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Alison Alexandra

Alison Alexandra Takes the Train in the Chunnel Under The English Channel From London To Paris

And then – to add to the volume of the sea – well, what now floats overhead?

 How many fish and how much plankton and seaweed and eels and lobsters and oysters and snails and perhaps even whales swimming and eating and probably eating each other in the liquid beauty which is the water which is the ocean which is the sea that slaps against the cliffs that she watches from her prow-of-a-ship windows when she is on the other side.

And the ocean that slaps the rocks at the base of her cliff is full of fish gurgle and whale song and lobster clatter and crab scuttle and perhaps even the mermaids singing.

 And then there is the screw screw screw of all the propellers of all the ships carrying crew and passengers and cargo of all sorts and conditions, from cases of the champagne she is drinking to the host of automobiles like the Black Ghost that Gabriella drove when she shared some champagne delivered by ship and not aged on the delivery truck two cities over.

And other cargo, floating and steaming over her head, food and drink and oil and bourbon and stiletto-heeled shoes and prayer books and cotton and smart phones and insulin and jet engines and books and railway ties and sheep dip and textiles and spices from the Far east and tongue dispensers and sugar and steel beams for steel bridges and fishhooks and guided missiles and holy missals and buttons and bows and those tiny umbrellas for fruit punch cocktails and things that Alison Alexandra doesn’t even know exists but she has her suspicions.

All over her head and moving the waves and making whales sing their cautionary songs to warn other whales to get the hell out of the way or they will get bumped on their noggin. And they do. Get out of the way.

Will The Future Be Different If You Turn Over A New Leaf?

Alison Alexandra sometimes thinks of turning over a new leaf. Sometimes at the most traditional of times, like at New Year or her birthday or under a full moon or when the tide is at its highest.

But then she remembers that well into her preteen years she thought the expression to turn over a new leaf meant reaching into the branches of a tree and flipping her wrist (somewhat like Amanda does when cutting cards) and when she found out the flip flip flipping concerned paper pages she was so bored she never did it.

 No, not once.

And anyway, why would she overturn anything in some sort of orderly fashion when she pell-mell turns things over at the very time they seem that they need to be overturned and not a minute or an hour or a full moon or one leaf later?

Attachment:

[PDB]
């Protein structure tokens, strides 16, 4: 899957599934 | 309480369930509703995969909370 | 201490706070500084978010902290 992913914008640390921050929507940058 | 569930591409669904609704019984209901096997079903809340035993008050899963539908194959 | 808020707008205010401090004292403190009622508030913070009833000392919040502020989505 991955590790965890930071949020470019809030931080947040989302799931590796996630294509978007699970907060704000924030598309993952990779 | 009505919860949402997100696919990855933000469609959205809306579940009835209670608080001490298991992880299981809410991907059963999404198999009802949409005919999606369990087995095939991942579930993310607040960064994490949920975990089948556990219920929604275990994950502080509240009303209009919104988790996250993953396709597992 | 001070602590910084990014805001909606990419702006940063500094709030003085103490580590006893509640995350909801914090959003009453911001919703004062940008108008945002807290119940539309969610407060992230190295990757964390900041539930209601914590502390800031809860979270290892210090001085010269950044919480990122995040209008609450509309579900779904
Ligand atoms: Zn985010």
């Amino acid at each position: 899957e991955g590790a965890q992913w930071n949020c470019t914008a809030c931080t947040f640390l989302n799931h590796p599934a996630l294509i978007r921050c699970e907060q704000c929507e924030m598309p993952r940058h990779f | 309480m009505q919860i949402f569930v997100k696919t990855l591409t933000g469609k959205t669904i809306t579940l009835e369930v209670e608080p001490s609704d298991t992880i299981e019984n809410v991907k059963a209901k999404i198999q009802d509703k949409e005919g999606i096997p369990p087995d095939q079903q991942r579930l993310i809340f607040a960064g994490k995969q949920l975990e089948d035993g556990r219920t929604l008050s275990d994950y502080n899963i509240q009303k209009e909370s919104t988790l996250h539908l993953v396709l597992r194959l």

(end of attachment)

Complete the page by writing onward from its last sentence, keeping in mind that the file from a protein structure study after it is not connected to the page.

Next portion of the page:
That now is indeed now is, indeed, now and as she daily finds out from her windows or cliffs overlooking the ocean; tide and time await no Alison Alexandra. So she will not wait for them.

Alison Alexandra Likes To See The Sailors At Sea Dance The Jig

In the multi-window turret at the top of the yellow mansion that looks so far out to sea you could see France and even – with the right telescope – some vineyards, Alison Alexandra has a party where the dancers dance and the poor dancers dance beautifully and the singers sing with perfect voices that reach half way to France and the whisky embraces your mouth with hints of smoke.

Ships at sea with their spyglasses trained on the many-windowed turret that has never had a curtain or blind lowered to obscure the view of the ocean can hunt out the smouldering life water that the thirsty dancers hold aloft before they quaff the stinging liquid without one drop –no, not one – escaping to trail down the side of the glass. These shivering seamen in their frigid crow’s nest turn to one another and with words that puff white vapour between them say: “Aye, do you see smoke?” And the vapour reply of the other is “Yes.”

The smoke from the smoky whiskey.

And Alison Alexandra does not know if these sailors are headed to the snap dab middle of France or not. Or even if they have left there days ago and are soon to be in her port and tie up at berths beneath her cliff, either to the left or to the right, but, if they do – if they are smacking their lips at the prospect of the warm, smoky whisky and the hot dancing ladies, Alison Alexandra raises her other hand not holding the smouldering whiskey and beckons to them to come and join her. She likes to talk to sailors. She likes to see them dance the jig.

Cars and Smart Phones and Whales and Books and Spices and Sheep Dip Float Across the World

Alison Alexandra goes under the English Channel (the Chunnel) to reach Paris.

What now floats overhead?